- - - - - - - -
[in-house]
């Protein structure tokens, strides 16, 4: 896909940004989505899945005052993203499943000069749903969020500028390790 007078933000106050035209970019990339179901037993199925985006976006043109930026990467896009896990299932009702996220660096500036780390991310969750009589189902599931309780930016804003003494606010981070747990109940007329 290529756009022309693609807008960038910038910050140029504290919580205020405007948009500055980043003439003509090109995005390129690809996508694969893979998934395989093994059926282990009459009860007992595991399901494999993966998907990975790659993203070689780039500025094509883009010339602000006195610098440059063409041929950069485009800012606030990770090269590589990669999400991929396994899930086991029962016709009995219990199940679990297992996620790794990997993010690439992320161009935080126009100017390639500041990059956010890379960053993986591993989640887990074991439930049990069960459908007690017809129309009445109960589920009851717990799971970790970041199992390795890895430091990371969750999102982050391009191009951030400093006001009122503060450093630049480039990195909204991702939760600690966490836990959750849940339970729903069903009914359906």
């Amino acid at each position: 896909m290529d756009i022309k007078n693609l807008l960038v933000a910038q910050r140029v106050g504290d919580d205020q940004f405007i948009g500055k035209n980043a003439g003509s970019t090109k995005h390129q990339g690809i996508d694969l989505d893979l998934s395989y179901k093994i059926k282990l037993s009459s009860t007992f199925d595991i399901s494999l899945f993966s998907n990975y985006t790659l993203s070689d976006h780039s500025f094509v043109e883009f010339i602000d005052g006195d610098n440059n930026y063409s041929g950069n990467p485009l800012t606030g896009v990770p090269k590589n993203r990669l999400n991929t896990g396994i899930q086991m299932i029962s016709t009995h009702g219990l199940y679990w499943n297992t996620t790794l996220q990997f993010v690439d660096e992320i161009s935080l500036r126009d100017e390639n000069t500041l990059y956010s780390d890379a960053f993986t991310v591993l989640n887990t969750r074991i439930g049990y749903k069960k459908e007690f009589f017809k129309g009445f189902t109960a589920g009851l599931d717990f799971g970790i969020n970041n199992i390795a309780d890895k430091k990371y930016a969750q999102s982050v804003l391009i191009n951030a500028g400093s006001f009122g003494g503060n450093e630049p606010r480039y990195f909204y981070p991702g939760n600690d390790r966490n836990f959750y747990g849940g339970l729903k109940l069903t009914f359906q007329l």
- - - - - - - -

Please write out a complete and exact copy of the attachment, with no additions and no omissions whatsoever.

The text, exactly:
[in-house]
């Protein structure tokens, strides 16, 4: 896909940004989505899945005052993203499943000069749903969020500028390790 007078933000106050035209970019990339179901037993199925985006976006043109930026990467896009896990299932009702996220660096500036780390991310969750009589189902599931309780930016804003003494606010981070747990109940007329 290529756009022309693609807008960038910038910050140029504290919580205020405007948009500055980043003439003509090109995005390129690809996508694969893979998934395989093994059926282990009459009860007992595991399901494999993966998907990975790659993203070689780039500025094509883009010339602000006195610098440059063409041929950069485009800012606030990770090269590589990669999400991929396994899930086991029962016709009995219990199940679990297992996620790794990997993010690439992320161009935080126009100017390639500041990059956010890379960053993986591993989640887990074991439930049990069960459908007690017809129309009445109960589920009851717990799971970790970041199992390795890895430091990371969750999102982050391009191009951030400093006001009122503060450093630049480039990195909204991702939760600690966490836990959750849940339970729903069903009914359906």
């Amino acid at each position: 896909m290529d756009i022309k007078n693609l807008l960038v933000a910038q910050r140029v106050g504290d919580d205020q940004f405007i948009g500055k035209n980043a003439g003509s970019t090109k995005h390129q990339g690809i996508d694969l989505d893979l998934s395989y179901k093994i059926k282990l037993s009459s009860t007992f199925d595991i399901s494999l899945f993966s998907n990975y985006t790659l993203s070689d976006h780039s500025f094509v043109e883009f010339i602000d005052g006195d610098n440059n930026y063409s041929g950069n990467p485009l800012t606030g896009v990770p090269k590589n993203r990669l999400n991929t896990g396994i899930q086991m299932i029962s016709t009995h009702g219990l199940y679990w499943n297992t996620t790794l996220q990997f993010v690439d660096e992320i161009s935080l500036r126009d100017e390639n000069t500041l990059y956010s780390d890379a960053f993986t991310v591993l989640n887990t969750r074991i439930g049990y749903k069960k459908e007690f009589f017809k129309g009445f189902t109960a589920g009851l599931d717990f799971g970790i969020n970041n199992i390795a309780d890895k430091k990371y930016a969750q999102s982050v804003l391009i191009n951030a500028g400093s006001f009122g003494g503060n450093e630049p606010r480039y990195f909204y981070p991702g939760n600690d390790r966490n836990f959750y747990g849940g339970l729903k109940l069903t009914f359906q007329l």